Saggio in inglese sul tema del doppio

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The theme of the double is a constant of the Victorian writers, in particular of those of the second generation and through it they reveal the hypocrisy of their own time.
Even if Mary Shelley didn't live in the Victorian Age, she underlines the duplicity of the same character. In fact Frankenstein and his monster can be considered one person and the same Frankenstein says of his monster that he is "my own spirit". But both Frankenstein and the monster, after his contact with the human society, reveal the two different aspects of the human soul, the good and the evil ones, separated through science.
The theme of the double will be dealt also by Stevenson at the end of the XIX century. In his novel "The strange case of Dr. Jackill and Mr. Hide" the duplicity of the human nature becomes more explicit, in fact the same man, drinking a potion, can make dominant the one or the other disposition of his soul. The theme of the ambivalence is reinforced by the symbolism of Jeckyll's house, whose two façades are symbolically the two opposite sides of the same man: the front of this house, used by the doctor, is fair; while the rear side, used by Hide, is "part of a sinister block of buildings, which showed no windows". Mr Hide is deformed and smaller than Dr Jeckyll and we can interpret it as the evil part is a small part of the human feelings. When Dr Jeckyll becomes Mr Hide, he becomes able to satisfy all his hidden wishes. Originary Dr Jeckyll is a good man and he has faith in progress, but he dares too much. Mr Utterson is the typical mid victorian man and the difference between him and Dr Jeckyll is that the first accepts the compromise, while the second doesn't accept the role imposed by society.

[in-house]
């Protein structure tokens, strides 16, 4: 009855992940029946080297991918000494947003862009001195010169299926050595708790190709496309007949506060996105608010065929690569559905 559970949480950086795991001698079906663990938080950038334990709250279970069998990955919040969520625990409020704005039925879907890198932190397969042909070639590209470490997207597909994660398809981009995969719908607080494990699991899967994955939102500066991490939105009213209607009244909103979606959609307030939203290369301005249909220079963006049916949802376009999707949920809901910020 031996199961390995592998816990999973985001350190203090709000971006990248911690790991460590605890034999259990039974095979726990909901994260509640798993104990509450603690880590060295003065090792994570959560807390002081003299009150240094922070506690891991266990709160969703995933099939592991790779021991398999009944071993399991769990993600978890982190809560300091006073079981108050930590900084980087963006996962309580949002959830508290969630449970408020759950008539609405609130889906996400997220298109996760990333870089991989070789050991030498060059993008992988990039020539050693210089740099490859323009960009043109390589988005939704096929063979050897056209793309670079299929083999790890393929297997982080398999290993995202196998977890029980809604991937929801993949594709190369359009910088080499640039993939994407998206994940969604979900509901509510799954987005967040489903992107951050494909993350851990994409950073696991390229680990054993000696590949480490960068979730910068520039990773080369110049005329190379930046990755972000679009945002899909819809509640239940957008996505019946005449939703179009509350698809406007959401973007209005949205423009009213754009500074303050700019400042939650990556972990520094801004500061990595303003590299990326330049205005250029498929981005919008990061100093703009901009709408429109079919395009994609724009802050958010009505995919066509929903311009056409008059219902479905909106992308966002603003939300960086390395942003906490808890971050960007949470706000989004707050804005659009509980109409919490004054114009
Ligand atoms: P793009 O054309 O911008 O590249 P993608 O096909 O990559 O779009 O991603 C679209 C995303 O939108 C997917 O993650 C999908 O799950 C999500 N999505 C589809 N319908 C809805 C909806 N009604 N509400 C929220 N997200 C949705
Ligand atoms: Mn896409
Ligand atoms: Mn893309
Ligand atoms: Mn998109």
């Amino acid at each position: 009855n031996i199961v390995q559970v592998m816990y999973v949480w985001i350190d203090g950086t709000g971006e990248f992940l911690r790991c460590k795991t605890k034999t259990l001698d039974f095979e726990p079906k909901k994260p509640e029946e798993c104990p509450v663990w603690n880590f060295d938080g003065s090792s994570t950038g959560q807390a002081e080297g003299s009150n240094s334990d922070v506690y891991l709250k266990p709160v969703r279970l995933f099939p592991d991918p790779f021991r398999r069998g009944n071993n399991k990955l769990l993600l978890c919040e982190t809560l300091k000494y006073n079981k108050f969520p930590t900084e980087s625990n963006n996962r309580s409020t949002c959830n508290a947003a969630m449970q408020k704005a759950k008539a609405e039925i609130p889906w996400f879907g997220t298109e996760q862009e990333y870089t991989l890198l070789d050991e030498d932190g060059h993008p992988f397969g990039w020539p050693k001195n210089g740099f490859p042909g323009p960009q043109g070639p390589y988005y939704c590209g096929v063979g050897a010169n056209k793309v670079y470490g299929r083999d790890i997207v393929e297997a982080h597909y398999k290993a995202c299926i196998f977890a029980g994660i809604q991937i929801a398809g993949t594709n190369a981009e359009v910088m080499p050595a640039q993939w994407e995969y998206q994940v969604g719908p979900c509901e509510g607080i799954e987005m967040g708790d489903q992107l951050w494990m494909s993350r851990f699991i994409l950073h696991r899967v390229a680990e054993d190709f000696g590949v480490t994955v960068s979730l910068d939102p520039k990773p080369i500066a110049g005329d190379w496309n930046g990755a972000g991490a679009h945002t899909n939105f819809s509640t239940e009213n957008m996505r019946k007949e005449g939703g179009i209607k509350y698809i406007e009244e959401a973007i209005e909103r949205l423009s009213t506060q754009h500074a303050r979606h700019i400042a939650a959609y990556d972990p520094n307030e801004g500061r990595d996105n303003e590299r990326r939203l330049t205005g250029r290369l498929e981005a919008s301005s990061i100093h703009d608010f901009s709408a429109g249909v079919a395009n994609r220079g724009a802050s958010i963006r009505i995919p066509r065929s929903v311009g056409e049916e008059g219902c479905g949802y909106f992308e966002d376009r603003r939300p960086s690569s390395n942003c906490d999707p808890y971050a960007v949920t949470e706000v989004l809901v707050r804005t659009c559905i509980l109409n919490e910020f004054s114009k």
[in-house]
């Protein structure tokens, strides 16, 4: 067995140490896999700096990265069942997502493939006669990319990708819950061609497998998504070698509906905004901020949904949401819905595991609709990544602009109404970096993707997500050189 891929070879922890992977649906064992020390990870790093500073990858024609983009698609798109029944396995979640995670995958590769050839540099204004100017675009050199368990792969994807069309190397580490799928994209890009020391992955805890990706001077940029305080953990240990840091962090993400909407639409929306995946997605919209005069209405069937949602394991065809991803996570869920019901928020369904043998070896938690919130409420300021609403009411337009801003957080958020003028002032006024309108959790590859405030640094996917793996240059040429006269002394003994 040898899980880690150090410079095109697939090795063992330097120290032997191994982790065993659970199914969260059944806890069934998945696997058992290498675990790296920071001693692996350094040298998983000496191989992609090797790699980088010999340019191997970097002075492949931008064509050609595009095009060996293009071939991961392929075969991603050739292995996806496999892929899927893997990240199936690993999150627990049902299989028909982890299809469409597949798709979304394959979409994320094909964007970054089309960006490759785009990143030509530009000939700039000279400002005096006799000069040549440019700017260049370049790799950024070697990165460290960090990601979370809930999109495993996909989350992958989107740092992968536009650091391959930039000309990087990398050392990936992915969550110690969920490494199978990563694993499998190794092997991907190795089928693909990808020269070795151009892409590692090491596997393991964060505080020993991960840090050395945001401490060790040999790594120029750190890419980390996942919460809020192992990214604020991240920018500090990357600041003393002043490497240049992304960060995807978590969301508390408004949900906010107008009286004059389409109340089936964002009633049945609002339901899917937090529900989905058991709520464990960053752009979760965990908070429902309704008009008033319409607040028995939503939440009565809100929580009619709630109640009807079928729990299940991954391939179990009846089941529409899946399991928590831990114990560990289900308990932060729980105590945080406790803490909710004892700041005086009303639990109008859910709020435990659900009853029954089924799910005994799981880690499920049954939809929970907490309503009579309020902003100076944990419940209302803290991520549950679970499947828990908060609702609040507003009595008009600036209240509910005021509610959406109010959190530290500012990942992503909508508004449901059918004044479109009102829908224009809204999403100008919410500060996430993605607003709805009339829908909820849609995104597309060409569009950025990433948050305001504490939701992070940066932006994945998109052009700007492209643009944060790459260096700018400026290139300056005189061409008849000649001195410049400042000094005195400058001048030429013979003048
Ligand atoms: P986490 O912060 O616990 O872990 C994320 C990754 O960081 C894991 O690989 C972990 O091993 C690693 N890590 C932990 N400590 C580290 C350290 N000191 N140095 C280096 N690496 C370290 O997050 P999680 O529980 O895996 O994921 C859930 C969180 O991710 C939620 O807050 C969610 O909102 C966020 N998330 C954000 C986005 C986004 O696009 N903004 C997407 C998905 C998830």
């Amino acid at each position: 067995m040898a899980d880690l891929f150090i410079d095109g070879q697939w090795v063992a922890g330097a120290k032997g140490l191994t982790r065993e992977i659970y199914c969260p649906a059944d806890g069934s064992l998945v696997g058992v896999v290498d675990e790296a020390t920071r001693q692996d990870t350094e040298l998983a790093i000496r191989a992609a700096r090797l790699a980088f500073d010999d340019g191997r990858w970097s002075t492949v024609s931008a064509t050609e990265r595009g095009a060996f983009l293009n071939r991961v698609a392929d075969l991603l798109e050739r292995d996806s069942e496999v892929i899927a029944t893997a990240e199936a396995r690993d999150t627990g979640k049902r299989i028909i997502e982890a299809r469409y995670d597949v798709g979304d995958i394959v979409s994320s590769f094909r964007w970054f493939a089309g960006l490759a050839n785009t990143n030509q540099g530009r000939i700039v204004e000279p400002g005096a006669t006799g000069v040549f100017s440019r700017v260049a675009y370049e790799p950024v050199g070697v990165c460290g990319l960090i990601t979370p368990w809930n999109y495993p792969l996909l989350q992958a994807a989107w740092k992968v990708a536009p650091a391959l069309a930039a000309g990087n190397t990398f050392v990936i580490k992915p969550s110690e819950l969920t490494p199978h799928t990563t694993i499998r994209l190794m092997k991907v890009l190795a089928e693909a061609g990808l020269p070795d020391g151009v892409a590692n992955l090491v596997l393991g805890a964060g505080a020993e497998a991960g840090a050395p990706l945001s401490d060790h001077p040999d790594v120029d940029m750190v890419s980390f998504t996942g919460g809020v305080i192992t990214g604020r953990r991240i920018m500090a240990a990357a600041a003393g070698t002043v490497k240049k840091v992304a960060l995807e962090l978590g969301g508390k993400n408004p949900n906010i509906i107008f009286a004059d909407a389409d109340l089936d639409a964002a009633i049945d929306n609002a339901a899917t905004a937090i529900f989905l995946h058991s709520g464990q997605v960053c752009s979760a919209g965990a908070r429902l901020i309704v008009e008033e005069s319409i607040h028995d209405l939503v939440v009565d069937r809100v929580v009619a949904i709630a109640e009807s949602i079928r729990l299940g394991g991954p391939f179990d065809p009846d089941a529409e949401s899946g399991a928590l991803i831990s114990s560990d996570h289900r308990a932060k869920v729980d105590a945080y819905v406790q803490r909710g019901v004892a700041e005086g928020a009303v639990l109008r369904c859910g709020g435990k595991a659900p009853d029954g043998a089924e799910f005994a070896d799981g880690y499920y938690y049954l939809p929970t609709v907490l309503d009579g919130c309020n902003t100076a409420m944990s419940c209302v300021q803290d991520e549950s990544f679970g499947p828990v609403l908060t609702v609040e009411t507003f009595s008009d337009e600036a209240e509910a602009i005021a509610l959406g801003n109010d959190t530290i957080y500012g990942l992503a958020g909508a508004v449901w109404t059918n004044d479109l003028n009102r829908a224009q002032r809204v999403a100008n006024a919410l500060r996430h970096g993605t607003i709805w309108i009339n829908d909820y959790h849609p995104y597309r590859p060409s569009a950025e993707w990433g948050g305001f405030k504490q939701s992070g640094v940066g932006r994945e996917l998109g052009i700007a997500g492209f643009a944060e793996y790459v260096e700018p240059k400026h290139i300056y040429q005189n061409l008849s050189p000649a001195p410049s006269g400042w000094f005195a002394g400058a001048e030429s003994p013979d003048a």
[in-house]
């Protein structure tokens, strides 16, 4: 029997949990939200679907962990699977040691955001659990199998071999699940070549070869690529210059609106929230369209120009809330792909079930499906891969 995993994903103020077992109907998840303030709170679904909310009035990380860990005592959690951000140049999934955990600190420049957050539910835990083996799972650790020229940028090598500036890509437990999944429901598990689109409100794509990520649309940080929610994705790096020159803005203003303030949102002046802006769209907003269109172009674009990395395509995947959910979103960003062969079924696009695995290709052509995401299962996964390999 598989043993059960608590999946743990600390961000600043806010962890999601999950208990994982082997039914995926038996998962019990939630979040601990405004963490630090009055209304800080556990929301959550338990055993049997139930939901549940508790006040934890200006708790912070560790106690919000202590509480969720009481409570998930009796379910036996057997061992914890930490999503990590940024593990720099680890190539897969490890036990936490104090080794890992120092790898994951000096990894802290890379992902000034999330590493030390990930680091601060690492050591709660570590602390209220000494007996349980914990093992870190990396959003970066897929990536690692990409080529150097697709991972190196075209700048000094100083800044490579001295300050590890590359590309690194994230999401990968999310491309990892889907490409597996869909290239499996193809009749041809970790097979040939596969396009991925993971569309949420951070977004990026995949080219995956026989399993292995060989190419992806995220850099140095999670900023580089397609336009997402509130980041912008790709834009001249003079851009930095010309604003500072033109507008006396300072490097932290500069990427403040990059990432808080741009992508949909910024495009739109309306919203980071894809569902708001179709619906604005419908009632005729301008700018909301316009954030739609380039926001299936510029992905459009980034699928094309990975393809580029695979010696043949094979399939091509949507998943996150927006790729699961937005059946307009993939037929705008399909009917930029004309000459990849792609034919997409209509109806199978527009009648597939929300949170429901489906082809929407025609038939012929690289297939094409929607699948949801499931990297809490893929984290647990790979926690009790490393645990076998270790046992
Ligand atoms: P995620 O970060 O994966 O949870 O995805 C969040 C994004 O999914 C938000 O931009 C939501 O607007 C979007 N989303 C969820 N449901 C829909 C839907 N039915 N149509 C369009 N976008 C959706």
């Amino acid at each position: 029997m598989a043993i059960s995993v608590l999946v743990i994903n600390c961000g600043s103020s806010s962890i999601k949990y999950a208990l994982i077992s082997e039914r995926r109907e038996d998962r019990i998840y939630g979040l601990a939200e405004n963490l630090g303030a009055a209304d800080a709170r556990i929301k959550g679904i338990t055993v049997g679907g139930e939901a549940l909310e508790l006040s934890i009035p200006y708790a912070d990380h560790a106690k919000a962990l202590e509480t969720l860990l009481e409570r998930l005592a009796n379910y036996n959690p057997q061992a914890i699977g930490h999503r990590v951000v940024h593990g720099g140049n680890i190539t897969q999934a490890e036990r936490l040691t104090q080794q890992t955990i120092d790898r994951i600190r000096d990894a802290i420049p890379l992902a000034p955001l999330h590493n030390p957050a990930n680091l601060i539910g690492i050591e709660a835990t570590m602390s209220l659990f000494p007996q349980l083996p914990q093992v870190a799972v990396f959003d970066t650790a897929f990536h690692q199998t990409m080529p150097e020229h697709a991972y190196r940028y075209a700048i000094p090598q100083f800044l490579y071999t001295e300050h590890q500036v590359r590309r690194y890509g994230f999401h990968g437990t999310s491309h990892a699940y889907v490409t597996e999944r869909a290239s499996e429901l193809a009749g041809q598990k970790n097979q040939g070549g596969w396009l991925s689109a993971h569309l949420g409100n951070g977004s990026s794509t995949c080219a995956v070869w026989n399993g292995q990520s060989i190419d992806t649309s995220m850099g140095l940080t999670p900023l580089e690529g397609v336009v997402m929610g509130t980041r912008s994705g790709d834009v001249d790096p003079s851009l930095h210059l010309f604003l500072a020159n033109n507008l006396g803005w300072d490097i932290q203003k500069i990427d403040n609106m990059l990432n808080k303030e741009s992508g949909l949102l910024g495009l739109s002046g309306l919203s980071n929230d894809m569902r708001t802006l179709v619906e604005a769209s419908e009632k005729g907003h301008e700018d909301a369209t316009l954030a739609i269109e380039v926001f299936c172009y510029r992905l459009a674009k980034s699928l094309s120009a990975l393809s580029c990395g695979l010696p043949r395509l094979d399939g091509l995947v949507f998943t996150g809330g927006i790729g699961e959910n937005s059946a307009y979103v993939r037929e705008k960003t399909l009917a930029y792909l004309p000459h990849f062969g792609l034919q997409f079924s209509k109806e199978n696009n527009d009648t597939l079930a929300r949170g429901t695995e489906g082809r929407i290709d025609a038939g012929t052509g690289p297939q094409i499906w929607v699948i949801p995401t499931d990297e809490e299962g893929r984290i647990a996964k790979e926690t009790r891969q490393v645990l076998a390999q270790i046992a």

In 1891 Wilde added to the double nature of man the Victorian attempt to hid the corrupted side of one's personalty under the mask of respectability and beauty. "The picture of Dorian Gray" is profoundly allegorical and it is a 19th century version of the myth of th Faust, the story of a man who sells his soul to the devil so that all his desires might be satisfied. In this novel the soul becomes the picture, which records the signs of experience, corruption, horror, concealed under the mask of Dorian timeless beauty. The picture stands for the dark side of Dorian's personality, which he tries to forget by locking the picture in a room. The orrible, corrupting picture could be seen as a symbol of the immorality and bad coscience of the Victorian middle classes, while Dorian's purity and innocence are symbols of the bourgeois hypocrisy